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There's no substitute, when learning about wine you need to open bottles of wine and taste the wine. But where to start?  Like most wine lovers - we've got the books about wine, most of which are great - well how can you not appreciate Oz Clark or Janis Robinson or Hugh Johnson, they know their wines inside, outside & upside down.  But....they got that knowledge by drinking wine!

It's great that we're suggesting you not only drink wine - but that you drink a lot of wine!  There are proven methods for learning about wine tasting, we'll keep it as simple as possible.

You need a method that will help you remember what you've tasted, how to retain the information gained by your nose and your mouth.  You need several wines open at once, but with a common thread such as all from the same grape or all from one region or one producer.  This allows you to make comparisons that are meaningful.

To begin - you've chosen your wines, let's say Merlot from France, Chile & South Africa. Open the bottles and pour each taster / guest a glass - do not fill the glass too full.

 You now have a Flight of Wines to taste. The order for tasting is : Look, Swirl, Smell then Taste - so

Lift the first glass, tilt over a piece of white paper - you're checking for the age of the wine. If there is a transparent ring at the top - this is a young wine. If it's more dense, it's a more mature wine. Check out the colour, density & life of the wine in your glass - from the start you're looking for something that appeals to you - making choices.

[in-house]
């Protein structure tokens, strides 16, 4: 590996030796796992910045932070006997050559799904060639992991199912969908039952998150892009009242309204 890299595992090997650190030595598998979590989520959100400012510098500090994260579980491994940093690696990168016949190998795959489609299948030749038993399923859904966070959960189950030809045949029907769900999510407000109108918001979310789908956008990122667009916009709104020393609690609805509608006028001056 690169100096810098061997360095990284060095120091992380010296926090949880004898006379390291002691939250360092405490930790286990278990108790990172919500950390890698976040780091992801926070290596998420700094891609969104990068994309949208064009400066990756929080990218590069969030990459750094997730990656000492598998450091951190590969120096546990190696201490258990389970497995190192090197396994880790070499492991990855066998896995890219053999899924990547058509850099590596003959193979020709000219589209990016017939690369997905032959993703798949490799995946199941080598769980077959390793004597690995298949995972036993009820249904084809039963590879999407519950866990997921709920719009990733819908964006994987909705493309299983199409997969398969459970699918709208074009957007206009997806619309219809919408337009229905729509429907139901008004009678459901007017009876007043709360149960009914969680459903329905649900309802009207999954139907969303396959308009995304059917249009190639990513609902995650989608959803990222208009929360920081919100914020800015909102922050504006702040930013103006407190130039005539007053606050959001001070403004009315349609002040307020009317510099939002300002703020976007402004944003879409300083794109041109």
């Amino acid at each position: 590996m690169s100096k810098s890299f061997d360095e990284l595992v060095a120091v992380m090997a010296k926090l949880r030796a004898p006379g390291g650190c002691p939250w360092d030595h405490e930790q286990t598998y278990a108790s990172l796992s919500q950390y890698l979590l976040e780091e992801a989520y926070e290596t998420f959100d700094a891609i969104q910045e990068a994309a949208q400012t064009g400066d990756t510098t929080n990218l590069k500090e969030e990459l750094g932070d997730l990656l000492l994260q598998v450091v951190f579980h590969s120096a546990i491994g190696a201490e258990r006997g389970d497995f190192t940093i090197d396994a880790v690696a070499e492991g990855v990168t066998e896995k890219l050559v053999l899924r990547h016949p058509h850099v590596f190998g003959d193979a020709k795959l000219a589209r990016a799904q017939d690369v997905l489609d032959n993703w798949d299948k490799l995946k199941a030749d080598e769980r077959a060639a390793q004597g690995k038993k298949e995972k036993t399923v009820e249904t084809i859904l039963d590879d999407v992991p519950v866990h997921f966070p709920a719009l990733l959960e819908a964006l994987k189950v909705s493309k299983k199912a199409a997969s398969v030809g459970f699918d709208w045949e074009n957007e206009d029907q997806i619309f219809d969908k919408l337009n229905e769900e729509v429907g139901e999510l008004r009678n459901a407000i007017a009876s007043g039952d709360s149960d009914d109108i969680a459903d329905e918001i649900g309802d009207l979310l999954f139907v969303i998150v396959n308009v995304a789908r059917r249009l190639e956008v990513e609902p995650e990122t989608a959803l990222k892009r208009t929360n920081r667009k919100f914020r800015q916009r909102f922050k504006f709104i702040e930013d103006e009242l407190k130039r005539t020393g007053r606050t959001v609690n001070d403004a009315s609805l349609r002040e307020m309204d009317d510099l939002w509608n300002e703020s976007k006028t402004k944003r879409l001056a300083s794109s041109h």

Swirl the wine in the glass - give it a good swirl!  This encourages the wine to breathe, which allows the flavours to open up. Stick your nose right into the glass - and take a really good sniff.  Think about what you're smelling - spices, flowers, fruits, minerals, smoke, leather.  Make notes, it all helps you to remember.  Doing this in a group also helps as some people identify what they're smelling quicker - they are just able to put a finger on it straight away.  This might help you clarify what you're smelling. After doing this a few times, you'll find that the smells are easier to identify.

Taste - that's take a good sip of the wine, hold it in your mouth for 5 to 10 seconds - sucking the wine through your teeth aerates the wine, which encourages the flavours to develop. You can spit or swallow - you're probably not going to taste a 100 wines - so it doesn't matter.  Again make notes.

Then on to the second wine.  And - repeat the process.  You might want to go back to the first - sniffing and or tasting.  Refresh your palate with water or water biscuits.  

Your notes should help you identify the smells & tastes that most appeal to you - making it easier to go shopping for a wine you might like. We do regular tastings, not just for wines that we're thinking of buying for D'Arcy Wine Merchants - but also wines from other shops - because we're interested and like trying new wines.  Wine tasting should be an on-going discovery of pleasure - but we would say that wouldn't we!!



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